Busy executives readily associate a good night's sleep with health, but often aren't aware that dreaming is also critical for brain and body wellness. Most people accumulate nearly six years of dreaming throughout their lives, with the most vivid dreaming occurring during Rapid Eye Movement (REM) sleep. REM phases begin roughly every 90 minutes throughout the night and increase in duration ultimately leading to the deeper delta sleep associated with large, slow brain waves. Proper balance between delta and REM sleep is critical for the brain and body to rest and heal.
Unfortunately, a good night's rest can be disrupted by bad dreams which can be caused by a variety of sources. Stress, the types of foods you eat, medications you take, drinking, smoking or even vitamin deficiencies can lead to tossing and turning throughout the night.
Anxiety and stress are known to disrupt sleep. According to the International Association for the Study of Dreams (IASD), “major surgery or illness, grieving over the loss of a loved one, and suffering or witnessing an assault or major accident can trigger bad dreams and nightmares.“
Medications such as barbiturates, narcotics, beta-blockers, tranquillizers or anti-depressants can cause nightmares as a side effect. While nightmares usually stop after the medication is cleared from the system, some people who stopped taking drugs like sleeping pills may experience increased nightmares.
When and what you eat can be disruptive to dreaming as well. Eating right before bed may cause bad dreams due to the increased metabolism and brain activity necessary to digest a full stomach. High protein, high fat and low carbohydrate diets such as Atkins may also increase metabolism and load the brain with greater work causing nightmares. On the flip side, low blood sugar, or hypoglycemia, may cause the brain to push stored glucose into the blood stream leading to adrenaline spurts which cause excessive physical movement during sleep. Adding more protein to your diet will regulate glucose levels for a more peaceful rest. Spicy or fatty foods just before bedtime are another no-no as findings indicate that these foods may elevate body temperatures and ultimately disrupt sleep.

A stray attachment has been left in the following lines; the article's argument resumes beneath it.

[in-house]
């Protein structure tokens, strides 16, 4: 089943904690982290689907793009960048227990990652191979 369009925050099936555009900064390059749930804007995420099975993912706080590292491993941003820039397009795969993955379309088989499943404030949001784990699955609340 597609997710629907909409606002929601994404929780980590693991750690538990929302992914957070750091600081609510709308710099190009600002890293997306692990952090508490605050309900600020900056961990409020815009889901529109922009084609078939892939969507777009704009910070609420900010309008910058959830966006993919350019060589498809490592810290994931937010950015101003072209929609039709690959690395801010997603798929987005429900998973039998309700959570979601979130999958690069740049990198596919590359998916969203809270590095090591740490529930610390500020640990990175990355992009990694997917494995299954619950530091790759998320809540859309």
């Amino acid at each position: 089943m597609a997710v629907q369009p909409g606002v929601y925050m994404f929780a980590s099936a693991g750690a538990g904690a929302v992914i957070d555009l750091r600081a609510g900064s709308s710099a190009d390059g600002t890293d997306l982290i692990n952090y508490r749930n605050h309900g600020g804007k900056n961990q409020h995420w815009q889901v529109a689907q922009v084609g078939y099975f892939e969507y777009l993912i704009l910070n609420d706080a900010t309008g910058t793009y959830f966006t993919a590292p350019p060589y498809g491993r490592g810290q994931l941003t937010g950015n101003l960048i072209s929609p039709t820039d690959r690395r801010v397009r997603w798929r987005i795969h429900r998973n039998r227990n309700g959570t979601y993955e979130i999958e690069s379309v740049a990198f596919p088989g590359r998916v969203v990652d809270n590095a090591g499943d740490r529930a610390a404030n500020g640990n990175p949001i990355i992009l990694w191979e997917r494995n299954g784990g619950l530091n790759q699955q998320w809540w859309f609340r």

Both physical factors and chemistry can also impact dreaming. Illnesses accompanied by fever, sleep apnea, or other sleep disorders like Narcolepsy can cause nightmares, while low dopamine levels may also cause problems. The chemical dopamine provides pleasant feelings and rewards activities such as eating and sex with increased dopamine levels. Low dopamine levels in the brain can cause violent dreams. Vitamin B-6 will help correct brain function by metabolizing amino acid neurotransmitters like serotonin, dopamine, melatonin, and norepinephrine. However, too much vitamin B6 in the body and can be a warning sign of more complex neurological disorders, so limit intake to 100 milligrams (mg) or less per day to avoid toxicity.
Other ways to eliminate nightmares are to increase fiber and water in your diet as well as decrease sugar intake. Common natural remedies include drinking chamomile or peppermint tea, adding lavender essential oils to your bath or eating foods with herbs such as anise or caraway seeds. Some extreme cases of nightmares can be resolved by Kava Kava or Valerian root, but take them at bedtime as they can make you sleepy.
If you are having unusual and disruptive dreams, contact your doctor at EHS Corporate Care to rule out any health issues and to discuss ways to improve your sleep.
John P. Mamana, M.D.